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Canadian Respiratory Journal
Volume 2017, Article ID 9480346, 9 pages
Research Article

Metabolomics in COPD Acute Respiratory Failure Requiring Noninvasive Positive Pressure Ventilation

1Pulmonary, Department of Medicine, Critical Care and Occupational Medicine, University of Iowa Hospital and Clinics, Iowa City, IA, USA
2Critical Care and Acute Care Surgery Division, Department of Surgery, University of Minnesota, Minneapolis, MN, USA
3Pulmonary and Critical Care Division, Department of Medicine, University of Minnesota, Minneapolis, MN, USA

Correspondence should be addressed to Spyridon Fortis; ude.awoiu@sitrof-nodiryps

Received 20 July 2017; Revised 24 September 2017; Accepted 16 October 2017; Published 17 December 2017

Academic Editor: Frederik Trinkmann

Copyright © 2017 Spyridon Fortis et al. This is an open access article distributed under the Creative Commons Attribution License, which permits unrestricted use, distribution, and reproduction in any medium, provided the original work is properly cited.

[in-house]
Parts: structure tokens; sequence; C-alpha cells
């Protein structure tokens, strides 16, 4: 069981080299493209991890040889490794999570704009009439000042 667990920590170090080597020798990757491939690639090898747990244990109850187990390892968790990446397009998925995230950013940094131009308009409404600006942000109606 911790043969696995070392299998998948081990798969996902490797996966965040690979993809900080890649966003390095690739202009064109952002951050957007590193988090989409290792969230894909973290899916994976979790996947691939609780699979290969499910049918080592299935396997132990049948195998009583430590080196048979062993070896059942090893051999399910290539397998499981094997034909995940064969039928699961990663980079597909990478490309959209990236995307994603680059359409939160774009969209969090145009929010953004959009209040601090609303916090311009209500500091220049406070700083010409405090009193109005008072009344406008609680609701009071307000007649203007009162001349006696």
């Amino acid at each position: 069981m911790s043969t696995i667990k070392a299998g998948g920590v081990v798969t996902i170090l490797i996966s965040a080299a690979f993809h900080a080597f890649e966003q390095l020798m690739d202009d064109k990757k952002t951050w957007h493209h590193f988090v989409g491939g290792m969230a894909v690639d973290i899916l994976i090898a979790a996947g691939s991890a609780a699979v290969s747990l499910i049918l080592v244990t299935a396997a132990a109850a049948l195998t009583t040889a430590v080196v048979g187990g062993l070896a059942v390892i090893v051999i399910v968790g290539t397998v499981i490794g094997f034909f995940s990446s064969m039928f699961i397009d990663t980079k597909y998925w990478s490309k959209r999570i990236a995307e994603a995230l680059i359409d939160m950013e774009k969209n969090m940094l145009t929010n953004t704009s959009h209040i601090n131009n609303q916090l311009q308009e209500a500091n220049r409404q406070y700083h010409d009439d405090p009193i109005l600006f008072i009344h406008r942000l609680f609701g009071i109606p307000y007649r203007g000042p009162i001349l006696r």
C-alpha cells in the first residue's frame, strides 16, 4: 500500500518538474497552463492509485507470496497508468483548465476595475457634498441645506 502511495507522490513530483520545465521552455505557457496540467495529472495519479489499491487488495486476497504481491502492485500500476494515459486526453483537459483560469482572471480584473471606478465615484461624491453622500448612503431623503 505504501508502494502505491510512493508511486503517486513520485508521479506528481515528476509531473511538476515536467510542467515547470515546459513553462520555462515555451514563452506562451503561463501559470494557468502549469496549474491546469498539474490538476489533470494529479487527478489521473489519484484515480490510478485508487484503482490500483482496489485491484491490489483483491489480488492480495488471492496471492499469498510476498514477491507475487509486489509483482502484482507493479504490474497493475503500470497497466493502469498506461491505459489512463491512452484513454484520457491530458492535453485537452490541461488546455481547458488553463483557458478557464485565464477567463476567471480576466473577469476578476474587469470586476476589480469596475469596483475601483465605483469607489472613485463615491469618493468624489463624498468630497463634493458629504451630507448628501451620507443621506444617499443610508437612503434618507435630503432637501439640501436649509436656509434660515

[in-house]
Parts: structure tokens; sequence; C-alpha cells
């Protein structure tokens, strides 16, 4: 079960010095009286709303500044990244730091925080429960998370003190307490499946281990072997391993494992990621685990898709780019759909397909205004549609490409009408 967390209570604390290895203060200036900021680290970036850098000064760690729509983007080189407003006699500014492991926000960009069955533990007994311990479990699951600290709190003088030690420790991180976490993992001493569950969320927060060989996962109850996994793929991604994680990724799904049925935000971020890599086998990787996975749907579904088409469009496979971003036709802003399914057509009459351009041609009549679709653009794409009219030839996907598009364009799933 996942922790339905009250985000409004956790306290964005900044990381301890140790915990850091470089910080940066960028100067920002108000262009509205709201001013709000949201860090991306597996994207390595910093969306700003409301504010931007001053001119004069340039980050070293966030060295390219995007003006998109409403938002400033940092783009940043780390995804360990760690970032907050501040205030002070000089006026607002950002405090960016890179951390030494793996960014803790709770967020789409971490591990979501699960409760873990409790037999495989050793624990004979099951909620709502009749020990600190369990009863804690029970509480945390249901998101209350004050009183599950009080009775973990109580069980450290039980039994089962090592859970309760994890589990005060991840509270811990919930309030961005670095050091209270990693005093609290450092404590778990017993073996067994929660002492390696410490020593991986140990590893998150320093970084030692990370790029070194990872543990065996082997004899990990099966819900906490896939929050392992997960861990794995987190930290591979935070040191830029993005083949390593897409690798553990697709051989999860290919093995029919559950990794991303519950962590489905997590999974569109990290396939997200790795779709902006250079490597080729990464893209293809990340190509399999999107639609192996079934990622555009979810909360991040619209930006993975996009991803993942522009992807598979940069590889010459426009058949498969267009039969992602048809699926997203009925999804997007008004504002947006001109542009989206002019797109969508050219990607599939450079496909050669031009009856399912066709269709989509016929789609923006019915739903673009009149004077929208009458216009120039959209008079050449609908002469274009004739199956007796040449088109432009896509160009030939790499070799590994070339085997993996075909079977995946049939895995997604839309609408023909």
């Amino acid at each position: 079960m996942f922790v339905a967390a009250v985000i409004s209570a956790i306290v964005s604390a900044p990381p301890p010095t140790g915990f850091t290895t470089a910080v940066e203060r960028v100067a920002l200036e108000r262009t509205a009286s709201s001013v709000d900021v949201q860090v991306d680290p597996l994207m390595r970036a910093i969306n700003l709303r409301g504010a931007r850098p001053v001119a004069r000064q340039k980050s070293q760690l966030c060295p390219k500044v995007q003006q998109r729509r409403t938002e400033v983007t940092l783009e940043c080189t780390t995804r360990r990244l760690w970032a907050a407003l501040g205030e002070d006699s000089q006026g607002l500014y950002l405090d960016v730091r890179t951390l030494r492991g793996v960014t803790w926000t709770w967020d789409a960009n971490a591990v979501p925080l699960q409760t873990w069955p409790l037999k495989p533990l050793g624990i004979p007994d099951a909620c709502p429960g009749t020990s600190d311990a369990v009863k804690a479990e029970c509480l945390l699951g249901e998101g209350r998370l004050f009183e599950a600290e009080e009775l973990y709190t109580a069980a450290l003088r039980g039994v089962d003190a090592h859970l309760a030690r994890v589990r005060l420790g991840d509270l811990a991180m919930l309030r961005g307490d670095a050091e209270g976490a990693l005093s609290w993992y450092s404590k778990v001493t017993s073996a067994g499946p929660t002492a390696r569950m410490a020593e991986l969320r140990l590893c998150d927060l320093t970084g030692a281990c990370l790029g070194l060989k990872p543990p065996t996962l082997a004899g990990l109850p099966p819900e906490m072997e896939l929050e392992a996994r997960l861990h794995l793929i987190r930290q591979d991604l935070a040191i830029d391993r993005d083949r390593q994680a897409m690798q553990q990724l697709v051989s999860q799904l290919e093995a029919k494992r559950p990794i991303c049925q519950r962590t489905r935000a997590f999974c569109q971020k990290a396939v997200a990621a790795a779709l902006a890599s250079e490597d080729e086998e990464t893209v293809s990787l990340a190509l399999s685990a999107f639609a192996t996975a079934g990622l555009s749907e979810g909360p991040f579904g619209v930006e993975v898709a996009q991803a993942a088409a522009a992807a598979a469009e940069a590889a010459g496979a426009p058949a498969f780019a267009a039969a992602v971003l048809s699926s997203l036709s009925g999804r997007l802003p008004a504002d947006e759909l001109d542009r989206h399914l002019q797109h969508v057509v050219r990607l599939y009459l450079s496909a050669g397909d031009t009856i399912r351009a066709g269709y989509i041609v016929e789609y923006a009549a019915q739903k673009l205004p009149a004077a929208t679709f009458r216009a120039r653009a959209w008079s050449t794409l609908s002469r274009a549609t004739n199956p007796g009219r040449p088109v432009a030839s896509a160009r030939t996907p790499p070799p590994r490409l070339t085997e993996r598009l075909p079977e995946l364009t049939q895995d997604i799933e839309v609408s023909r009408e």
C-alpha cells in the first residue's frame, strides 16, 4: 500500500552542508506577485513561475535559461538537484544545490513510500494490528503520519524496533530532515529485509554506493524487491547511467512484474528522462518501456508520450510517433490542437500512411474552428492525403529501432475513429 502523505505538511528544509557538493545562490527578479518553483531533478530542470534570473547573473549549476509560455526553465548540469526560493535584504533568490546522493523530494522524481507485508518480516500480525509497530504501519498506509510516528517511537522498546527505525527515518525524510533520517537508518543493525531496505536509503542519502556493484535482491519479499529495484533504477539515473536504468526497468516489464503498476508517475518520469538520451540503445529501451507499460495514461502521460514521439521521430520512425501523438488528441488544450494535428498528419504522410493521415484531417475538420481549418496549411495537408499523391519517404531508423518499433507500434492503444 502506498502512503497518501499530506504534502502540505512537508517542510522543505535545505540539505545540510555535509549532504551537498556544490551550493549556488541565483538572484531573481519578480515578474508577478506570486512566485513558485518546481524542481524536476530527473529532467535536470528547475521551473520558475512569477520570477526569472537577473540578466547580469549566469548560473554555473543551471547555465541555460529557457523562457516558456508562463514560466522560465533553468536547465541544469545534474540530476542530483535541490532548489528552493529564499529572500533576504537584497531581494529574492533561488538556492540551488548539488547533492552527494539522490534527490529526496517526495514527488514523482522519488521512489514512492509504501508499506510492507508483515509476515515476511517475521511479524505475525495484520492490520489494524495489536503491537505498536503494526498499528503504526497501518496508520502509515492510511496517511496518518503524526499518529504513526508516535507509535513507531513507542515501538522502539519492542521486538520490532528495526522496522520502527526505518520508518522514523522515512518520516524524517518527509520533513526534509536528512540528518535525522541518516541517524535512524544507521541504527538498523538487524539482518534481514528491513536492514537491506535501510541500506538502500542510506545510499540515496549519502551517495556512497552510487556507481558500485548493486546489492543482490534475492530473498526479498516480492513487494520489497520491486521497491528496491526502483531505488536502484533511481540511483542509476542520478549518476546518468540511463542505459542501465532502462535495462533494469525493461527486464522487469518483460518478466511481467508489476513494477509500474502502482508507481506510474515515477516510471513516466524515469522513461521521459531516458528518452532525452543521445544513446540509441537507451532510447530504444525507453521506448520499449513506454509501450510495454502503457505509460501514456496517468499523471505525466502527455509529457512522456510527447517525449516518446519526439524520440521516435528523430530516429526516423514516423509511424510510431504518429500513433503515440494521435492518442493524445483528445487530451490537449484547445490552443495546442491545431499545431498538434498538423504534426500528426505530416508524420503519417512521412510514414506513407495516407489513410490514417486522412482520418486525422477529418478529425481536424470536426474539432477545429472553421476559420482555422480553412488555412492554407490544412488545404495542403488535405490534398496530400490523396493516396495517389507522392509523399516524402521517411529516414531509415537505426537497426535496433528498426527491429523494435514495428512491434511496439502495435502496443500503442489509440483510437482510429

We aimed to investigate whether metabolomic analysis can discriminate acute respiratory failure due to COPD exacerbation from respiratory failure due to heart failure and pneumonia. Since COPD exacerbation is often overdiagnosed, we focused on those COPD exacerbations that were severe enough to require noninvasive mechanical ventilation. We enrolled stable COPD subjects and patients with acute respiratory failure requiring noninvasive mechanical ventilation due to COPD, heart failure, and pneumonia. We excluded subjects with history of both COPD and heart failure and patients with obstructive sleep apnea and obstructive lung disease other than COPD. We performed metabolomics analysis using NMR. We constructed partial least squares discriminant analysis (PLS-DA) models to distinguish metabolic profiles. Serum (, R2 = 0.397, Q2 = 0.058) and urine metabolic profiles (, R2 = 0.419, Q2 = 0.142) were significantly different between the four diagnosis groups by PLS-DA. After excluding stable COPD patients, the metabolomes of the various respiratory failure groups did not cluster separately in serum (, R2 = 0.631, Q2 = 0.246) or urine (, R2 = 0.602, Q2 = −0.134). However, several metabolites in the serum were reduced in patients with COPD exacerbation and pneumonia. We did not find a metabolic profile unique to COPD exacerbation, but we were able to clearly and reliably distinguish stable COPD patients from patients with respiratory failure in both serum and urine.